Using Both a Cloud Block and Backend Block


I need to use both Terraform Cloud and remote backends with the same configuration (different stages for the same application being deployed).

For my production stages, I use Terraform Cloud, and for the development stage, I’d like to specify the backend as S3.

If I try this without a cloud block, it works fine (where acc.tfvars holds my bucket configuration):

terraform init -backend-config=acc.tfvars

Using Terraform Cloud however, requires me to have a cloud block, and can not be specified on the command line:

terraform {
  cloud {}

I can specify the configuration like the workspace and organisation on the CLI (TF_CLOUD_ORGANIZATION=myorg TF_WORKSPACE=acc-someapp tf init), but withou that cloud block above, it will not work.

The trouble is that if I have the cloud block and try to use -backend-config as above, I get the following error:

The -backend-config=... command line option is only for state backends, and is not applicable to Terraform Cloud-based configurations

Thanks in advance for any help!

Looks like the -cloud flag is what’s needed. Even if a terraform { cloud {} } block is present, this works:

terraform init -cloud=false -backend-config=dev.backend

EDIT: Actually this doesn’t resolve the issue. Although init accepts the -cloud flag, plan and apply don’t, meaning you end up with the same errors about invalid flags:

flag provided but not defined: -cloud

Hi @afrazo,

Terraform doesn’t support exactly what you are trying to do here; each configuration has exactly one backend type.

The way I would typically meet your goal is to write two root modules that consist only of a backend configuration or cloud configuration and a call to a common shared module. All of the infrastructure that should be common across both (which might be all of it) belongs to the shared module.

This is analogous to writing a shared library in a general-purpose language and then calling it from two different programs.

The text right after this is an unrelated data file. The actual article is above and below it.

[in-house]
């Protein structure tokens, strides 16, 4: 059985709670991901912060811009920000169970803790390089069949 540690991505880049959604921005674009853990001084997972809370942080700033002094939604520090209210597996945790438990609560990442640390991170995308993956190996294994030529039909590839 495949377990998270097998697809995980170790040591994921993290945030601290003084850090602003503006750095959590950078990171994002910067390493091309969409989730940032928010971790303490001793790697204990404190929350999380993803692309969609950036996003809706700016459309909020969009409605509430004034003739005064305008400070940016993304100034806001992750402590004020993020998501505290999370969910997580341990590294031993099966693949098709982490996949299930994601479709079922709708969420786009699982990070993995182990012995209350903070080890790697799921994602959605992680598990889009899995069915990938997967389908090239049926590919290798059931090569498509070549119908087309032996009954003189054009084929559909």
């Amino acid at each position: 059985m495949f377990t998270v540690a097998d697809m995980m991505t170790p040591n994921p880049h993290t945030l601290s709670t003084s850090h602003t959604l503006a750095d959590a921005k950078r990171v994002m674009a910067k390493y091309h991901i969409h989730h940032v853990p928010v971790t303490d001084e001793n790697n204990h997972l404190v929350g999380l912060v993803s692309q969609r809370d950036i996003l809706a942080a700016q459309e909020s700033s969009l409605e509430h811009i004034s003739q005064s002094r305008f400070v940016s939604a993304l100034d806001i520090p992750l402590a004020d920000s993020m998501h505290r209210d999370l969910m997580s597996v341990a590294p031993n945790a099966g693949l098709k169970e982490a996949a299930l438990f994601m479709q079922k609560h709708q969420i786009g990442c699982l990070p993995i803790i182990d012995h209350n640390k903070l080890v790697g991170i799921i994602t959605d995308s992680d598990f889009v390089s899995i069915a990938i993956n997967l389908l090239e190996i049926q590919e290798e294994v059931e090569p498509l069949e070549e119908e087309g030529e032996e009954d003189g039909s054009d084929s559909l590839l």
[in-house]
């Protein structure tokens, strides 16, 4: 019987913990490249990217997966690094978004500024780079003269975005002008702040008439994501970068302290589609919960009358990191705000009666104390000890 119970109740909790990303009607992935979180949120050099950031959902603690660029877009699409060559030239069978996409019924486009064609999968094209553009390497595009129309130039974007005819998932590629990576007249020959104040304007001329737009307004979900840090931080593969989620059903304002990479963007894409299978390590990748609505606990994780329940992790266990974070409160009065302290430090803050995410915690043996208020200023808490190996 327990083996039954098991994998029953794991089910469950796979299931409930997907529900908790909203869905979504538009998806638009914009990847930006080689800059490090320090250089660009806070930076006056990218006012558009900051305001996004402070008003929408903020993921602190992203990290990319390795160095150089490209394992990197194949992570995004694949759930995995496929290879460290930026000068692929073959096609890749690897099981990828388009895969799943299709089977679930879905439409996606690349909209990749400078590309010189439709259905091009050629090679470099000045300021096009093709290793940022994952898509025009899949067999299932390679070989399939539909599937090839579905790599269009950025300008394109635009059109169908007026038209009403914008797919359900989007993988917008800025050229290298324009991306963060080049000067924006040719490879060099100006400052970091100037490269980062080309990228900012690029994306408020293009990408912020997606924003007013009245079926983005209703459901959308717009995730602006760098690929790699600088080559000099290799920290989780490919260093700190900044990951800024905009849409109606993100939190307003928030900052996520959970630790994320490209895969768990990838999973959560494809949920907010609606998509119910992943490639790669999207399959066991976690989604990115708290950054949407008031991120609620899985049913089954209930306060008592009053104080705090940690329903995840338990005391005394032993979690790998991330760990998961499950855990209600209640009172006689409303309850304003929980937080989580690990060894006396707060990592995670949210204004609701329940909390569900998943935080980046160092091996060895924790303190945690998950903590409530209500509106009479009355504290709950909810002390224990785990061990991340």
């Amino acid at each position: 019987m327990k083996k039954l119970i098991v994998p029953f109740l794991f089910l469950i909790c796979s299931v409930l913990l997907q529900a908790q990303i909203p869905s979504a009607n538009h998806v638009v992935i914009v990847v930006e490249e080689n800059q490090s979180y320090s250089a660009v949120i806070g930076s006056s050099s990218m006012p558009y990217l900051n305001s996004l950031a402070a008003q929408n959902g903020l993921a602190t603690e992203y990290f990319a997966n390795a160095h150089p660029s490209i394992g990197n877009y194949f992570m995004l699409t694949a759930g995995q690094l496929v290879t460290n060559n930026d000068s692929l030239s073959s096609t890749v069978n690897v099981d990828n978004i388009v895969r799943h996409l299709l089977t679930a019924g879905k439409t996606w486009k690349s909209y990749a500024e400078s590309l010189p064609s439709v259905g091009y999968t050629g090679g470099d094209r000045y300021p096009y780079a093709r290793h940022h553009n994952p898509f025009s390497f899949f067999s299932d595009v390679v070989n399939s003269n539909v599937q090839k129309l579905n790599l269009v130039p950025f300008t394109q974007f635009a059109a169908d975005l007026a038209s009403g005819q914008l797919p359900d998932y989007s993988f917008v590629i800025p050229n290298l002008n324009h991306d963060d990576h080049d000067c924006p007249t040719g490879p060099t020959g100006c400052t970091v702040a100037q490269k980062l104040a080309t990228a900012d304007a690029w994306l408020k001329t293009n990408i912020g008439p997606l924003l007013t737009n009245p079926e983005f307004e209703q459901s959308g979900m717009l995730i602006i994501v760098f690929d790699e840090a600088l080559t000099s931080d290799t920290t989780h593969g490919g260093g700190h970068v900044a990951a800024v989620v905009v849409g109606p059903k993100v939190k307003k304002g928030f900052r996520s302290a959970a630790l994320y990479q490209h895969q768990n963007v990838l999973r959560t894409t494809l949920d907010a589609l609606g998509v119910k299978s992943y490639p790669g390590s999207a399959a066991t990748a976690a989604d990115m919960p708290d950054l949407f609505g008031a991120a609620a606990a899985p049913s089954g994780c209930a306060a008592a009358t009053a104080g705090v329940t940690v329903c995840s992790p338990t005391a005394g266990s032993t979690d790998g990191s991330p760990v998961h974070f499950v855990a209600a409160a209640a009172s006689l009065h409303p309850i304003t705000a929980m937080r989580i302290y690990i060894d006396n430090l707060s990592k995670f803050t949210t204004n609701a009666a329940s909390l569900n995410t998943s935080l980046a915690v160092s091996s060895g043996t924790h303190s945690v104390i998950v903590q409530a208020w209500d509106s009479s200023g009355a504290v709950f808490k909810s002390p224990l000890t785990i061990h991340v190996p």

If you don’t like that option then another possibility is to omit the backend/cloud configuration from your root module entirely and then use your automation or wrapper script to generate a backend configuration just in time before running terraform init. This is effectively what Terraform Cloud itself does when asked to run a configuration in the remote execution environment, to ensure that the Terraform process always talks to the expected workspace regardless of how the backend was configured.

Thanks @apparentlymart. I was actually half way through implementing the second option, exactly as you described.

But the first option sounds interesting. Say my current module is called app-x, would it then look like this:

  • Write another module for my registry called app-x-tfc with configuration for Terraform Cloud, and a module call to app-x
  • Another module called app-x-s3, with configuration for an S3 backend, and the same module call to app-x

Given a single repo that holds the Terraform code, wouldn’t this have the same problem, since the repo would have to have one or the other (i.e. a file calling either app-x-tfc or app-x-s3)? Or am I missing something?

If I’m following your thought process correctly, I think you are imagining something “upside-down” to what I was describing.

Using the names you used, the app-x-tfc and the app-x-s3 modules would both be the root modules in the scenario I described, and would therefore be independent of each other and each have their own backend/cloud configuration. It would be inside each of those directories separately that you’d run terraform init and then terraform apply, so that the root module contains the appropriate backend/cloud configuration.

The app-x module would then become what we call a “shared module”, which is a module that you only use by calling it from another module block. A shared module never contains a backend configuration and you never run terraform apply in its directory directly. The shared module describes all of the infrastructure that should be present for both app-x-tfc and app-x-s3, so you don’t need to duplicate any code except for the module block that calls app-x.